Peace be with you.


25 July 2008


[For] every act of evil there are a dozen acts of goodness in our world that go unnoticed.  It is only because the evil deeds are less common that they are 'news'.  It is only because we believe that people should be good that we despair when they are not.  Indeed, if people condoned the evil, we would be justified in losing hope.  But most of the world does not.  We know that we are meant for better.

The Most Reverend Desmond Tutu

23 July 2008

Political Signposts

I've been trying lately to describe why I like the Democratic party better than the Republican party and it's been difficult.  I just don't seem to have the right words.  But, I'm going to try.  Also, I have to emphasize that I do not believe that the answers to the questions I raise lie within any political party.  I am fully aware that the grace of God is the hope of creation (Romans 8).  My struggles are about which party best points to that hope.

I guess it all starts with a way of seeing.  In a very broad brush stroke, I have come to see things as 'very good'.  I see all created things, at the deepest possible level, filled with the Life and Light of God.  As St John wrote, 'God created everything through him, and nothing was created except through him.  The Word gave life to everything that was created, and his life brought light to everyone.  The light shines in the darkness, and the darkness can never extinguish it' (1.3-5).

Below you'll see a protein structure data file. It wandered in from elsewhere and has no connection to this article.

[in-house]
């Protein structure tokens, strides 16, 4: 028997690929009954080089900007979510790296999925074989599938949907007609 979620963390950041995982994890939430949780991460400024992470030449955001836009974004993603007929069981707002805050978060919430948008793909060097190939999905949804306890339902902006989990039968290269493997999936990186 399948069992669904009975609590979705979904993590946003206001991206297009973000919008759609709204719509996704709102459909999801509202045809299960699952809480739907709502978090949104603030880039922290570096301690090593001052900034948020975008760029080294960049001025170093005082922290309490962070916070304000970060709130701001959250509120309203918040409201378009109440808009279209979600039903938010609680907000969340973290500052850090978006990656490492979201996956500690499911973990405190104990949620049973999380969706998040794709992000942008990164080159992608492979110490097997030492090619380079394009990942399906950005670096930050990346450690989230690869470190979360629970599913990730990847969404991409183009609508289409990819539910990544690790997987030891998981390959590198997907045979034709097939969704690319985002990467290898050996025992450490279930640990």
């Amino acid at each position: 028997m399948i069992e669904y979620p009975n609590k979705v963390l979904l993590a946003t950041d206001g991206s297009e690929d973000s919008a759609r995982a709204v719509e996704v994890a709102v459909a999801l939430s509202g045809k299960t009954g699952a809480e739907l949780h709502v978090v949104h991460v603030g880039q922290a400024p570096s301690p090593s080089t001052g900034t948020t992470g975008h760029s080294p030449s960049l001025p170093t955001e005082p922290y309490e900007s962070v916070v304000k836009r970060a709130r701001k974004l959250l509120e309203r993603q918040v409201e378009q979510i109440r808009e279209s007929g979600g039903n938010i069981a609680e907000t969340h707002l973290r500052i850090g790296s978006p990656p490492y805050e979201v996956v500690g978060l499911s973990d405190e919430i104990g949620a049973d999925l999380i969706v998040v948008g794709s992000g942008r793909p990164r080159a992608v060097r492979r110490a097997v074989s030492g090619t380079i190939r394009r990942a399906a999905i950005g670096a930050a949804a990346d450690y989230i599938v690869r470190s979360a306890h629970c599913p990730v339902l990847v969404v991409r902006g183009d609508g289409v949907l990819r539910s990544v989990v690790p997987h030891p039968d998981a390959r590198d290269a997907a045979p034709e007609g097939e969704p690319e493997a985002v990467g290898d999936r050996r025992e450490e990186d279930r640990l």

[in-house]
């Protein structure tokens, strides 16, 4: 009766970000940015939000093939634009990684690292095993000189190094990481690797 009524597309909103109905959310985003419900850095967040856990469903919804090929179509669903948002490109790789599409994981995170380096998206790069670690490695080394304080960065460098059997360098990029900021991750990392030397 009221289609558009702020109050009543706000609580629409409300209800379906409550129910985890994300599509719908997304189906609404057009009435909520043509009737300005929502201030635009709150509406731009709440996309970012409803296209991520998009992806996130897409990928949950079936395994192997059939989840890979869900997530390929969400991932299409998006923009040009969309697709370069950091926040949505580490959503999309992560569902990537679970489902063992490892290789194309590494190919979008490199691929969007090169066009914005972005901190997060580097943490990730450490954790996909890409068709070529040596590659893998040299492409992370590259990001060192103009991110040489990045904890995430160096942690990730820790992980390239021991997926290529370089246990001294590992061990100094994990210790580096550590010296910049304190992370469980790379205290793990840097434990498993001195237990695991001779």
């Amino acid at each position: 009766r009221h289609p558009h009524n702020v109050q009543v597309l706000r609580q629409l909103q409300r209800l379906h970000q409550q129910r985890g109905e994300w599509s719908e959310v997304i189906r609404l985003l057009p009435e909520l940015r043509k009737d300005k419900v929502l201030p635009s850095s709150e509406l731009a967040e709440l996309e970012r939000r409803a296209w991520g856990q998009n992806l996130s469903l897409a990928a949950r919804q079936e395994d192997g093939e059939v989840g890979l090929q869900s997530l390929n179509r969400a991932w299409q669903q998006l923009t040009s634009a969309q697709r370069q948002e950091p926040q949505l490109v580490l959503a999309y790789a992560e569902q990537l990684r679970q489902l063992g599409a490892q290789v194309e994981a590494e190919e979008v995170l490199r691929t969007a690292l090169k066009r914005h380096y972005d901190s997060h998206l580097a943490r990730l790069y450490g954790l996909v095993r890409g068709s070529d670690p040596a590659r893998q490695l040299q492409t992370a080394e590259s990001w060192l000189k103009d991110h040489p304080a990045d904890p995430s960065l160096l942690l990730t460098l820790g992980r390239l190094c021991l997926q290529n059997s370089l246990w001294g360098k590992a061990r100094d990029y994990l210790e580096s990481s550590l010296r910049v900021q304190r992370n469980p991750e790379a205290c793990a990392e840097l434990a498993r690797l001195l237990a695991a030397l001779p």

In our place in history, this view is the only way forward.  It sees the goodness of God even within our enemies who may have deep falseness within them (and who doesn't).  It also sees that we can't do this by ourselves.  We have been 'existing' long enough.  But to live, grow and love we need all of creation.  One group should not be getting better and better at the expense of other groups.  We need people who are willing to passionately, unshakably live the 'Sermon on the Mount' (or the Plain, whichever you prefer).  Creation needs people to live unquestionably thinking of others more than themselves; of going the extra mile; of not returning violence with violence; of self-sacrificial living and giving for others.  That is the only way forward for the cosmos.

It is through this way of seeing that I am looking at the two main political parties in the US.  And only one comes to close to those ideals.  The Democratic party.  Yes, I know.  There are plenty of Republicans who would answer yes to (most of) what I wrote above just like there are plenty of Democrats that would answer no to (most of) what I wrote above.  But, party wise, the Democratic party seems more inline with my way of seeing.  They seem to be are more concerned about community as a whole (be it the local community or the global community).